1. Bradley County Sheriff’s Office
Bradley County Sheriff’s Office is not a suable entity within the meaning of 42 U.S.C. § 1983. Monell v. Department of Social Services, 436 U.S. 658, 688-90 (1978); see, e.g., Matthews v. Jones, 35 F.3d 1046, 1049 (6th Cir. 1994) (a police department is not an entity which can be sued under § 1983), Smith v. Ritter, No. 1:12-CV-417, 2013 WL 3753984, at *4 (E.D. Tenn., July 15, 2013), Ambrose v. Knight, No. 3:13-CV-376, 2013 WL 3430840, at *1 (E.D. Tenn. July 8, 2013), Banner v. Hamblen County Sheriff’s Department, No. 2:09-CV-122, 2012 WL 1565385, at *2 (E.D. Tenn. April 30, 2012; Johnson v. Anderson, No. 2:07-CV-161, 2008 WL 4093352, at *3 (E.D. Tenn. August 28, 2008); Vega v. Harville, No. 3:07-CV-287, 2008 WL 1840742, at *2 (E.D. Tenn. April 23, 2008); Maroney v. Ward, No. 3:08-CV-38, 2008 WL 509532, at *1 (E.D. Tenn. February 22, 2008). Accordingly, any allegations against Bradley County Sheriff’s Office fail to state a claim upon which relief may be granted and Bradley County Sheriff’s Office is therefore DISMISSED from this lawsuit.
2. Denial of Medical Care
While the complaint contains no direct factual assertions involving Quality Correctional Health Care or Dr. Bates, construing the complaint liberally, plaintiff appears to allege that these defendants have failed to provide him with proper medical care. A prison authority’s deliberate indifference to an inmate’s serious medical needs violates the Eighth Amendment. Estelle v. Gamble, 429 U.S. 97 (1976). Prison medical personnel or officials may be deliberately indifferent to a prisoner's serious medical needs “in their response to a prisoner’s needs” or by “interfer[ing] with treatment once prescribed.” Estelle, 429 U.S. at 104–5. Also, “a prisoner who suffers pain needlessly when relief is readily available has a cause of action against those whose deliberate indifference is the cause of his suffering.” See Berryman v. Rieger, 150 F.3d 561, 566 (6th Cir. 1998) (citing Boretti v. Wiscomb, 930 F.2d 1150, 1154–55 (6th Cir.1991)); see also Estelle, 429 U.S. at 103 (“[T]he denial of medical care may result in pain and suffering which no one suggests would serve any penological purpose”).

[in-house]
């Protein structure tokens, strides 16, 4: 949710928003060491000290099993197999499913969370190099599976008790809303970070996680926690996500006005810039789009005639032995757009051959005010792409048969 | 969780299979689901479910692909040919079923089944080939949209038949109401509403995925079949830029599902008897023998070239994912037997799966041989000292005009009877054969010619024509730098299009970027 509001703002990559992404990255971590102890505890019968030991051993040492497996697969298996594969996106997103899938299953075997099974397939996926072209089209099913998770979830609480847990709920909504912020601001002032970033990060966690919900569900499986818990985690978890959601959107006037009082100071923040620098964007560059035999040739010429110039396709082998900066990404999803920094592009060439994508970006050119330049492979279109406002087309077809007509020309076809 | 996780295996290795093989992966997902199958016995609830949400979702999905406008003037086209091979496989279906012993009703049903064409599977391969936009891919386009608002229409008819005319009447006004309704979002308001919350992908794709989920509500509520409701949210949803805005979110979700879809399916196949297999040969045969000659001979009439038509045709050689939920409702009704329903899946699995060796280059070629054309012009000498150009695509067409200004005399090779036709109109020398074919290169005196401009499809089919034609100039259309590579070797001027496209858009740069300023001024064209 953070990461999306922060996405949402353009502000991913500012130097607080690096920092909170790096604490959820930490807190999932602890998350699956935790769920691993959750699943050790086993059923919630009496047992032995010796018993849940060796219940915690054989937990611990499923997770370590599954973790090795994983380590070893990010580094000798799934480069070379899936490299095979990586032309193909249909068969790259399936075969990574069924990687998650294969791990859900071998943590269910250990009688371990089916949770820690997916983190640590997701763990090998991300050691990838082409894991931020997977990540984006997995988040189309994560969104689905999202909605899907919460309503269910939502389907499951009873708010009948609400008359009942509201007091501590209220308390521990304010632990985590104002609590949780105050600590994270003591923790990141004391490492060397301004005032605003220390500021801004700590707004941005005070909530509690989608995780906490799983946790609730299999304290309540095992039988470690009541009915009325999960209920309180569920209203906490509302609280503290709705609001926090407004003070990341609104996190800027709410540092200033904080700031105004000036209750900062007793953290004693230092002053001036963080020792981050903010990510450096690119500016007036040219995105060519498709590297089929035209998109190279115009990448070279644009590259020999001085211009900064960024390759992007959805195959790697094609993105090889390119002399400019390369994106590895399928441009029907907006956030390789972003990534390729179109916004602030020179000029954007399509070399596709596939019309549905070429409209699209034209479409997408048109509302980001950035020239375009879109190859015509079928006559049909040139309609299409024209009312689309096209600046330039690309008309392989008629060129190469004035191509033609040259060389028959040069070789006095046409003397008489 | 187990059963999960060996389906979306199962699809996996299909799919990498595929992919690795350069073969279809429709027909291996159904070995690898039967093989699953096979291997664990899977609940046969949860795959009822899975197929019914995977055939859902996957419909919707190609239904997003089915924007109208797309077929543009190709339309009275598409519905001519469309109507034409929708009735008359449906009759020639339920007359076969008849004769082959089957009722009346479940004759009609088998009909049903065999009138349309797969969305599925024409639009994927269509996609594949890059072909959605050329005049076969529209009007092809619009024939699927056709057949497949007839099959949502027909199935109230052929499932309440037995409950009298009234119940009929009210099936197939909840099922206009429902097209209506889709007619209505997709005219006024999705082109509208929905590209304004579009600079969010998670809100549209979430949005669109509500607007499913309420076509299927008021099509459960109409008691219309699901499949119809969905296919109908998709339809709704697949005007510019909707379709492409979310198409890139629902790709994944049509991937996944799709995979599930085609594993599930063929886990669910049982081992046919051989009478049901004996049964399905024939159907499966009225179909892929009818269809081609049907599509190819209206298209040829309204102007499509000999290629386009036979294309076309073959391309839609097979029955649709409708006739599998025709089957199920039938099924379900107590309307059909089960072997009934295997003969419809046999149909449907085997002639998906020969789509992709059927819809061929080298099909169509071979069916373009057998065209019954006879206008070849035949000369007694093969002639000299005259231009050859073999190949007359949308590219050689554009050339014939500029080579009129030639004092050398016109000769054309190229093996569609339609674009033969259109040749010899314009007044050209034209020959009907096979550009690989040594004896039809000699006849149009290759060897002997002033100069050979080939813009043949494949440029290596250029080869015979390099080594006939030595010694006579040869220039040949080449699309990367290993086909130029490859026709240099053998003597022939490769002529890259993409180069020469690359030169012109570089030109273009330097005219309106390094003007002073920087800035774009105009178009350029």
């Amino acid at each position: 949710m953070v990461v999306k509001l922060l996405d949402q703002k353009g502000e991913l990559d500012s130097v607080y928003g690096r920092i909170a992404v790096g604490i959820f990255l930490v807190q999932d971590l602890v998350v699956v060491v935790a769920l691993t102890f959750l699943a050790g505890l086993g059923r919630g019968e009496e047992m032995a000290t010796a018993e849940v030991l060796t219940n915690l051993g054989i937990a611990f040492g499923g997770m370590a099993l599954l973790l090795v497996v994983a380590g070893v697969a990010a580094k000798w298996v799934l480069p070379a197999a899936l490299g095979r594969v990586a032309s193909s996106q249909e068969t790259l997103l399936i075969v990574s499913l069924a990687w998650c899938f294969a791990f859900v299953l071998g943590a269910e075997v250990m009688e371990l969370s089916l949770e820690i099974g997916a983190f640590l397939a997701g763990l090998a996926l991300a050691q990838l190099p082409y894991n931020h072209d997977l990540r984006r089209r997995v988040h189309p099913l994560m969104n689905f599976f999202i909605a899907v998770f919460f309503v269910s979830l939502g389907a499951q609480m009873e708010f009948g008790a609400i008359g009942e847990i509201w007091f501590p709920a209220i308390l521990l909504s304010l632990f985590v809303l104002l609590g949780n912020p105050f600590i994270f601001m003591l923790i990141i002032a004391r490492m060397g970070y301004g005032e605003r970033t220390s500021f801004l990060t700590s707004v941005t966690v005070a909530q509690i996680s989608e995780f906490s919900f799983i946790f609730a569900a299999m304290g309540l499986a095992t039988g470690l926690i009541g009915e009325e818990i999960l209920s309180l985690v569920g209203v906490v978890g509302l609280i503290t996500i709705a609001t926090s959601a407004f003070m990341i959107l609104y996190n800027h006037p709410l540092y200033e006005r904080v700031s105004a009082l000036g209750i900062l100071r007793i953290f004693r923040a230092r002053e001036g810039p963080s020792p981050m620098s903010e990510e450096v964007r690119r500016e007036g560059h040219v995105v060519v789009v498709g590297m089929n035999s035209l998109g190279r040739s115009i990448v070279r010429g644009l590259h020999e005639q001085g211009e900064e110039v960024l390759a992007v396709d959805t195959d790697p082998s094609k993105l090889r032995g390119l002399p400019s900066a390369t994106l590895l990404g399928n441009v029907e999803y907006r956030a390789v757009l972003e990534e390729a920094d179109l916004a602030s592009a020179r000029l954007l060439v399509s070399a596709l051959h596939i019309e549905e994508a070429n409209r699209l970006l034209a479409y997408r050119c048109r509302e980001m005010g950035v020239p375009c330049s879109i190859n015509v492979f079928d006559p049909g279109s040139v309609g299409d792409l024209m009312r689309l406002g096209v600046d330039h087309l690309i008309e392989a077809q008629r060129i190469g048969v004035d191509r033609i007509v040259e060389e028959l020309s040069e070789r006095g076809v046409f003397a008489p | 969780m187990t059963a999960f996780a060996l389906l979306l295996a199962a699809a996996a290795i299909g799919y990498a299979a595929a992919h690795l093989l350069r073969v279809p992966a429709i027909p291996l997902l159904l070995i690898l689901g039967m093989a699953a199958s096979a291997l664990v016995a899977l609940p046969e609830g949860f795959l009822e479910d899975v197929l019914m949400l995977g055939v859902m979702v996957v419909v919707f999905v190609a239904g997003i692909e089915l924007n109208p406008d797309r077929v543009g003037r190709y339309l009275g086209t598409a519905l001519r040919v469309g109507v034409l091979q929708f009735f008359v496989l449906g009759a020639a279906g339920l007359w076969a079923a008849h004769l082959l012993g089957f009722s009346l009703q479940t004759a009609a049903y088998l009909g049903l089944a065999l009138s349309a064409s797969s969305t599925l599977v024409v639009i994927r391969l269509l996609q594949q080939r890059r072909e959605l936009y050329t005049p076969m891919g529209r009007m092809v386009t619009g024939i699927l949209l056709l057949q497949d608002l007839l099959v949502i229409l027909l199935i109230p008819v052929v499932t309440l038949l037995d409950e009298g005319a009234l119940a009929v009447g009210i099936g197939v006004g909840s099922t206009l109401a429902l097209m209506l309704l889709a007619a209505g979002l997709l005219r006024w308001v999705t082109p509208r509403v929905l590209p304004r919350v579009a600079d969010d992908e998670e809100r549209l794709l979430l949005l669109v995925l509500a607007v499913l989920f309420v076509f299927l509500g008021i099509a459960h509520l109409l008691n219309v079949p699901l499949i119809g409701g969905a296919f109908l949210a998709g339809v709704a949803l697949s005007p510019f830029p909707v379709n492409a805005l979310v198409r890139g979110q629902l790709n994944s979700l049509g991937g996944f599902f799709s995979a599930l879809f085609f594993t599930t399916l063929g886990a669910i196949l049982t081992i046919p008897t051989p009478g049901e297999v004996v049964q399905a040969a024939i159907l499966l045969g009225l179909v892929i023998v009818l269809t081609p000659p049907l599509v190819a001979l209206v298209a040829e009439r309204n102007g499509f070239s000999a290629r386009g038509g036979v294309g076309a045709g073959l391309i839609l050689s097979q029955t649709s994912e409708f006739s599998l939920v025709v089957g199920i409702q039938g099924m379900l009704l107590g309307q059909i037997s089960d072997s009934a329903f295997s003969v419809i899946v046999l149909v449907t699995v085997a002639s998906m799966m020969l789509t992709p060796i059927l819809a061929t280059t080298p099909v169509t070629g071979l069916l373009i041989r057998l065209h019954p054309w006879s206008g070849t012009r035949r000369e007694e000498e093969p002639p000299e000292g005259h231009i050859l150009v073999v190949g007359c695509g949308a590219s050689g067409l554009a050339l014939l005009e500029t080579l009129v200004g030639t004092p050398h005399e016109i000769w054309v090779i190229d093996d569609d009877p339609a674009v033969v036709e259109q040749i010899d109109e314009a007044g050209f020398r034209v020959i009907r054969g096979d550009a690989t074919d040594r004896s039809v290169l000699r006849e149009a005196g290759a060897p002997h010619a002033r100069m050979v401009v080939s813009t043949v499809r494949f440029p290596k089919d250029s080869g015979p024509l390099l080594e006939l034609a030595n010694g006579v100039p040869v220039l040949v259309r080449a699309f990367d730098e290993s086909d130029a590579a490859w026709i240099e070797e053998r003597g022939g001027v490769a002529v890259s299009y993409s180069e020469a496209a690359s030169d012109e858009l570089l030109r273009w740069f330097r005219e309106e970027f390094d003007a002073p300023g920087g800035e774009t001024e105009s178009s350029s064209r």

Where a prisoner receives some medical care and the dispute is over its adequacy, however, “federal courts are generally reluctant to second guess medical judgments and to constitutionalize claims which sound in tort law.” Westlake v. Lucas, 537 F.2d 857, 860 n. 5 (6th Cir. 1976). By the same token, a difference of opinion between medical care providers as to appropriate treatment for an inmate’s ailment does not present a constitutional controversy. Estelle, 429 U.S. at 105–6; see also Keeper v. King, 130 F.3d 1309, 1314 (8th Cir.1997) (finding that a disagreement between prison physician and physician who originally prescribed medications is not of constitutional magnitude).
Plaintiff does not allege that he has been denied medical treatment at the jail. Rather, plaintiff alleges that, despite multiple medical visits and a skin graft, medical personnel have not yet cured his rash, and have denied plaintiff’s request for blood work. Based on these allegations, it is clear that plaintiff disagrees with the course of medical treatment provided to him at the jail, for which he attempts to hold these defendants liable under § 1983. Plaintiff’s disagreement with his course of medical treatment does not establish a denial of a federal right. Accordingly, the complaint fails to state a cognizable claim under § 1983 as to these defendants and they will be DISMISSED.
3. Respondeat Superior